Peppermint was first described in 1753 by Carolus Linnaeus from specimens that had been collected in England; he treated it as a species,5 but it is now universally agreed to be a hybrid. It is a herbaceous rhizomatous perennial plant growing to 30–90 cm (12–35 in) tall, with smooth stems, square in cross section. The rhizomes are wide-spreading, fleshy, and bare fibrous roots. The leaves are from 4–9 cm (1.6–3.5 in) long and 1.5–4 cm (0.59–1.6 in) cm broad, dark green with reddish veins, and with an acute apex and coarsely toothed margins. The leaves and stems are usually slightly hairy. The flowers are purple, 6–8 mm (0.24–0.31 in) long, with a four-lobed corolla about 5 mm (0.20 in) diameter; they are produced in whorls around the stem, forming thick, blunt spikes. Flowering is from mid to late summer. The chromosome number is variable, with 2n counts of 66, 72, 84, and 120 recorded. Peppermint has a long tradition of medicinal use, with archaeological evidence placing its use at least as far back as ten thousand years ago.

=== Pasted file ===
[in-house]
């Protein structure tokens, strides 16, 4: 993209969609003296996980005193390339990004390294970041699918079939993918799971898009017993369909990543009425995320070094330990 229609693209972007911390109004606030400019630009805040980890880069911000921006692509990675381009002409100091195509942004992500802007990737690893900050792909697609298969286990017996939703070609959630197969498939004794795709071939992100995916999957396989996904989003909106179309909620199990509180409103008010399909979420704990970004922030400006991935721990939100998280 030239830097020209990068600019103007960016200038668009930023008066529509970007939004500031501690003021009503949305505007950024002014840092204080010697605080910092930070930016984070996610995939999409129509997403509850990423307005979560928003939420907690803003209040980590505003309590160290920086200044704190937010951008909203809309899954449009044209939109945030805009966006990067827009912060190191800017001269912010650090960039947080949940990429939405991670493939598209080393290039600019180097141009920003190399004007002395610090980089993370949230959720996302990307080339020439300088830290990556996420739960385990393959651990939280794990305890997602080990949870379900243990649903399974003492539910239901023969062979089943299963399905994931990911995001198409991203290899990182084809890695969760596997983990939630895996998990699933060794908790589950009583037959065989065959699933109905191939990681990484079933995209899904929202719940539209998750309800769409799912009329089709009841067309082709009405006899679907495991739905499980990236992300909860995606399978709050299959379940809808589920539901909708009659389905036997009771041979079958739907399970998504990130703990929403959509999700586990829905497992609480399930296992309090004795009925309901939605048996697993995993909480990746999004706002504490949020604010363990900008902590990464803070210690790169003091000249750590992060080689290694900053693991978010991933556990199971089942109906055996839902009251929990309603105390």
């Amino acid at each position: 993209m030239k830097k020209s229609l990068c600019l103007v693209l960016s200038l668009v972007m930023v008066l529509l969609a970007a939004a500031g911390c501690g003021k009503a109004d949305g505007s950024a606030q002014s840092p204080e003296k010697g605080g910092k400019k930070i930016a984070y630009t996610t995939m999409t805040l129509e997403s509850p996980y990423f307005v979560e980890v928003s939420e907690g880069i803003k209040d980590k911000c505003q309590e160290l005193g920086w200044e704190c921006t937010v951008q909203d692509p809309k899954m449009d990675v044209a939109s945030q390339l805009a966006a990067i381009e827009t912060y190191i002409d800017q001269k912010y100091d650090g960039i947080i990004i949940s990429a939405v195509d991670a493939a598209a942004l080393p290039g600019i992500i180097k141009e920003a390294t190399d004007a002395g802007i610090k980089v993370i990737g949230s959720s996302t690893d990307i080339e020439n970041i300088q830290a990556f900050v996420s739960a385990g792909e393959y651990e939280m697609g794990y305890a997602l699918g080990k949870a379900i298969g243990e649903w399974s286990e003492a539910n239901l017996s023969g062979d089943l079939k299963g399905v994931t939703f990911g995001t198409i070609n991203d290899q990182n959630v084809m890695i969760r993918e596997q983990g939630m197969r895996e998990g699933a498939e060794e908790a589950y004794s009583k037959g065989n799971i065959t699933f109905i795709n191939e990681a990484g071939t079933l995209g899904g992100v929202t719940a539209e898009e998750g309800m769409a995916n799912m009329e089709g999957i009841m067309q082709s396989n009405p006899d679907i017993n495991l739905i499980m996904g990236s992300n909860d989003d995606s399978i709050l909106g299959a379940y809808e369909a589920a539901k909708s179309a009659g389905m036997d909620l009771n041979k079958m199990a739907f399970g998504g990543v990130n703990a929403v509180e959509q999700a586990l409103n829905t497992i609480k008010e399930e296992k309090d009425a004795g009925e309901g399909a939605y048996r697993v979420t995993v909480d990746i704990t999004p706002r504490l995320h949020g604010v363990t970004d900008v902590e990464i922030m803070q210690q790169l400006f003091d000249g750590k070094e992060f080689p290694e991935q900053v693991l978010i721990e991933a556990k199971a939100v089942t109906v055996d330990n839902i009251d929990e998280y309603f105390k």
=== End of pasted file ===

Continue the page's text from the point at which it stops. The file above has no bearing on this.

Peppermint has a high menthol content, and is often used as tea and for flavoring ice cream, confectionery, chewing gum, and toothpaste. Peppermint (Mentha × piperita, also known as M. balsamea Willd, is a hybrid mint, a cross between the watermint (Mentha aquatica) and spearmint (Mentha spicata) .The plant, indigenous to Europe, is now widespread in cultivation throughout all regions of the world. It is found wild occasionally with its parent species.Peppermint can also be found in some shampoos and soaps, which give the hair a minty scent and produce a cooling sensation on the skin. A number of studies have shown that enteric-coated peppermint capsules can help treat symptoms of IBS, such as pain, bloating, gas, and diarrhea. (Enteric-coated capsules keep peppermint oil from being released in the stomach, which can cause heartburn and indigestion.) However, a few studies have shown no effect. One study examined 57 people with...
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